1. The Department of Communities and Local Government’s Manual for Streets sets out more detailed guidance:

Street design should be inclusive. Inclusive design means providing for all people regardless of age or ability. There is a general duty for public authorities to promote equality under the Disability Discrimination Act 2005. There is also a specific obligation for those who design, manage and maintain buildings and public spaces to ensure that disabled people play a full part in benefiting from, and shaping, an inclusive built environment. Poor design can exacerbate the problems of disabled people – good design can minimise them.

“Obstructions on the footway should be minimised. Street furniture is typically sited on footways and can be a hazard for blind or partially-sighted people”

 “Streets where people walk in groups or near schools or shops, for example, need wider footways. In areas of high pedestrian flow, the quality of the walking experience can deteriorate unless sufficient width is provided”

 “Although much street furniture is provided for the benefit of motorised users, it is generally located on the footway and can contribute to clutter. In some circumstances, it may be possible to reduce footway clutter by placing some of these items on build-outs”.

  1. Equalities policy means streets must be accessible to those with disabilities, who use wheelchairs or otherwise less mobile. For these reasons, recharging equipment should be placed so that it does not impinge upon safe and convenient movement of pedestrians on the pavement, should avoid placement on the pavement and avoid any trip hazards due to trailing cables when in use. Ideally charging equipment should be placed in the carriageway, not on the pavement.
  1. Well designed and well positioned charging infrastructure offers opportunities to improve the urban realm:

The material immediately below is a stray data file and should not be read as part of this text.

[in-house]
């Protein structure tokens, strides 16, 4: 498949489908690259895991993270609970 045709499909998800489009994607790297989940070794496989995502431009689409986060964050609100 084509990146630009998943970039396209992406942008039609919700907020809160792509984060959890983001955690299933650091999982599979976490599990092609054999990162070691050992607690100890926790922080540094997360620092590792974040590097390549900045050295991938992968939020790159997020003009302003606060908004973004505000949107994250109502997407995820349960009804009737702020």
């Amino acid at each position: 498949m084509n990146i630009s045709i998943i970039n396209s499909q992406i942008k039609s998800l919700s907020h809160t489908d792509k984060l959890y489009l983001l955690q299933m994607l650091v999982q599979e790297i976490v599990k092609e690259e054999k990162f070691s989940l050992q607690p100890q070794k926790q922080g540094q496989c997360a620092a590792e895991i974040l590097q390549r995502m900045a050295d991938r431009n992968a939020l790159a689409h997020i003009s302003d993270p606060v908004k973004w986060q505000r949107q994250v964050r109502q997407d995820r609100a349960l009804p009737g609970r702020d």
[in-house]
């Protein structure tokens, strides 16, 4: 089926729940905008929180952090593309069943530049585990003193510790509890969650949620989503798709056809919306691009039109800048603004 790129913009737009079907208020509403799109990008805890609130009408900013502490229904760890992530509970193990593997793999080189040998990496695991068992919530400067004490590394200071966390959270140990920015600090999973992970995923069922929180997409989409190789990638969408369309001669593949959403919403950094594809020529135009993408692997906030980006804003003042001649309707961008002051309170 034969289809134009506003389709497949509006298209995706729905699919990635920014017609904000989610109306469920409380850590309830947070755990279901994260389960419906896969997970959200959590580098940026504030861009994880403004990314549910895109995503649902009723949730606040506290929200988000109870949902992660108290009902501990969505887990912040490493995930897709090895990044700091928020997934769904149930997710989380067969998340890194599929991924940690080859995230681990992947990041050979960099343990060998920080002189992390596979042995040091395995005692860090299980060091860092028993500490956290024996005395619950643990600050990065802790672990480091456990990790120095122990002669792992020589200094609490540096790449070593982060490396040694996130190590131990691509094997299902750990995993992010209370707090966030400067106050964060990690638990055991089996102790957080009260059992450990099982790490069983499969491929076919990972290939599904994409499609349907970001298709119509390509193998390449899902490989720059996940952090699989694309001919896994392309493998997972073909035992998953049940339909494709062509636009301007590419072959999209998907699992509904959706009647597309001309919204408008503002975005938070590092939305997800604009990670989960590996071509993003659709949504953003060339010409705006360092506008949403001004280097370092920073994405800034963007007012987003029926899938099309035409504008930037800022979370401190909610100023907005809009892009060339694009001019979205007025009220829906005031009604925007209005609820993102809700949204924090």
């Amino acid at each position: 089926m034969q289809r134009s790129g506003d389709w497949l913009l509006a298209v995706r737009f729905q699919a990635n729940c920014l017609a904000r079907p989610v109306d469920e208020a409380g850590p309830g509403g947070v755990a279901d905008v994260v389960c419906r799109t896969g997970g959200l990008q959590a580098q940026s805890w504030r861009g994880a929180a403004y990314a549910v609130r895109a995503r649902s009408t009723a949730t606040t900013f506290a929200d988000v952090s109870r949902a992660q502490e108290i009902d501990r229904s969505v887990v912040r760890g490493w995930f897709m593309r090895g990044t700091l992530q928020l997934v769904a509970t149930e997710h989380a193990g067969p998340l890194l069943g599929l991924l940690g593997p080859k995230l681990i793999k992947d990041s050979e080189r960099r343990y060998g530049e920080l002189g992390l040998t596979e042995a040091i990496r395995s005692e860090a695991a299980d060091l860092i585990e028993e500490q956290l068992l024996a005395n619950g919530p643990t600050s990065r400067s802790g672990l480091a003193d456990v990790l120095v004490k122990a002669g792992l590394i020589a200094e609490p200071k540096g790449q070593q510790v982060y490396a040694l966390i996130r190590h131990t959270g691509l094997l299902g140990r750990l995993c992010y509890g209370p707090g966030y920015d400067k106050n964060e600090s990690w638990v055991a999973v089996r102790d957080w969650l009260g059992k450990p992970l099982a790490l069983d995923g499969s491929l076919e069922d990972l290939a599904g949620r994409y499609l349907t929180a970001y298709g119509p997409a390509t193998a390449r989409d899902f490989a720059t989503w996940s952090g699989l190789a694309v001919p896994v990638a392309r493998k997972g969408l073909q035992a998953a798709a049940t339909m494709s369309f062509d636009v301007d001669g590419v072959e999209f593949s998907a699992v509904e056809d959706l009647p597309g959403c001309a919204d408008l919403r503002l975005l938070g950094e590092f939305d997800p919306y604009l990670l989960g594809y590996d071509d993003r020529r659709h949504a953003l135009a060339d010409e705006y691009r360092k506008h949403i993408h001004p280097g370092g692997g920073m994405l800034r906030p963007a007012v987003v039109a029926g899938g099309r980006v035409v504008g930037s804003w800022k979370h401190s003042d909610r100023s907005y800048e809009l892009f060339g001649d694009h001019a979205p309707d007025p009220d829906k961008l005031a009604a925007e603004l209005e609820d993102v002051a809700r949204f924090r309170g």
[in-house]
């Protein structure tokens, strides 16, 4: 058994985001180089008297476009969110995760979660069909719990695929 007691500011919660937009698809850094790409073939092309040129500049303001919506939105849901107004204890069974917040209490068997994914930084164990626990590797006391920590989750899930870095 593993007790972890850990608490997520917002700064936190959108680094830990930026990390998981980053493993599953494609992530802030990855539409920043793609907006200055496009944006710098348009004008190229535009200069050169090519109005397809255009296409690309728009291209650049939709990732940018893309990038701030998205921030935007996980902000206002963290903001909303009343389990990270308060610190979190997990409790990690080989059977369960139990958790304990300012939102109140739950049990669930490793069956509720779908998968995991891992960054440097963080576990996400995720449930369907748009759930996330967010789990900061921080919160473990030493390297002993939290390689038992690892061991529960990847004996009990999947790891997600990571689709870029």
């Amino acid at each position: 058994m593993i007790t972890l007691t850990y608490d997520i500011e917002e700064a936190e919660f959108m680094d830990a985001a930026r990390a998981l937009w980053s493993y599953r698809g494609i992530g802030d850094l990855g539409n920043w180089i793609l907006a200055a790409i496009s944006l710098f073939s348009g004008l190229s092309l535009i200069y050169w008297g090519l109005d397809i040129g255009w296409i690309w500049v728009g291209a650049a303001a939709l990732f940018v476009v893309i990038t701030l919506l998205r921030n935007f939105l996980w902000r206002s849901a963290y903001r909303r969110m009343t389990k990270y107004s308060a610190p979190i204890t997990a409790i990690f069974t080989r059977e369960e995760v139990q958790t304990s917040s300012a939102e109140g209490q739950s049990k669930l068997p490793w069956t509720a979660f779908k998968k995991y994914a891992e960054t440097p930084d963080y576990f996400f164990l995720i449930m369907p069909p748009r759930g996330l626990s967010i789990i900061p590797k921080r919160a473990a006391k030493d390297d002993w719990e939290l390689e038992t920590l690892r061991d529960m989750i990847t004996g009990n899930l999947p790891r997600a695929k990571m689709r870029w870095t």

• by providing additional facilities that benefit all users eg the charging station could include features such as seating, charging for electric bikes, street maps, other displays of local information, wifi etc.
  • By consolidation other street features / facilities onto the charging station to minimize pavement clutter eg telephones, or parking restriction notices displayed at the charging station rather than on a separate post on the pavement.
  1. We recommend that policy and guidance is developed to address these issues and that regulations relating to EV charging points should include guidance for placement so that they are consistent with other government guidance. This will help to ensure that the take-up of EVs does not disadvantage pedestrians and gives full consideration to pedestrians with additional needs eg wheelchair users, people with buggies, visually impaired. As electric charging points proliferate, it is vital that policy and guidance is quickly developed and disseminated to avoid making things worse for active travel and for vulnerable road users.
  1. All the above considerations, applied to town centre recharging, are about making the town centre a more appealing and safer environment for pedestrians (everyone is a pedestrian when they get there, whatever their mode of transport). These considerations are also relevant to the High streets and town centres in 2030 inquiry.
  1. Finally, we present below a selection of photographs that show
    • charging infrastructure being provided in ways which disadvantage people walking (1-3)
    • charging infrastructure being provided in the carriageway which does not adversely affect people walking (4-5) and which also accommodates cycle parking (6). This last image also provides an example of how the same charging point could be used to charge electric cars and electric bikes if the design is appropriate.

Example 1: The slalom and narrowing of the available pavement makes this particularly problematic for people walking, especially those with wheelchairs or buggies (photo @k9)

Example 2: placement taking space away from people who walk, affecting families and others who walk in groups (photo @chriscities)

 

 

 

 

 

 

 

 

 

Example 3: placement taking space away from people who walk (photo: @WarrenHatter)

Example 4: placement in the carriageway (photo @mum_on_bike)

Example 5: placement in the carriageway (photo: @WarrenHatter)

Example 6: EV charging point with integrated cycle parking (Photo @PereSoriaAlcaza)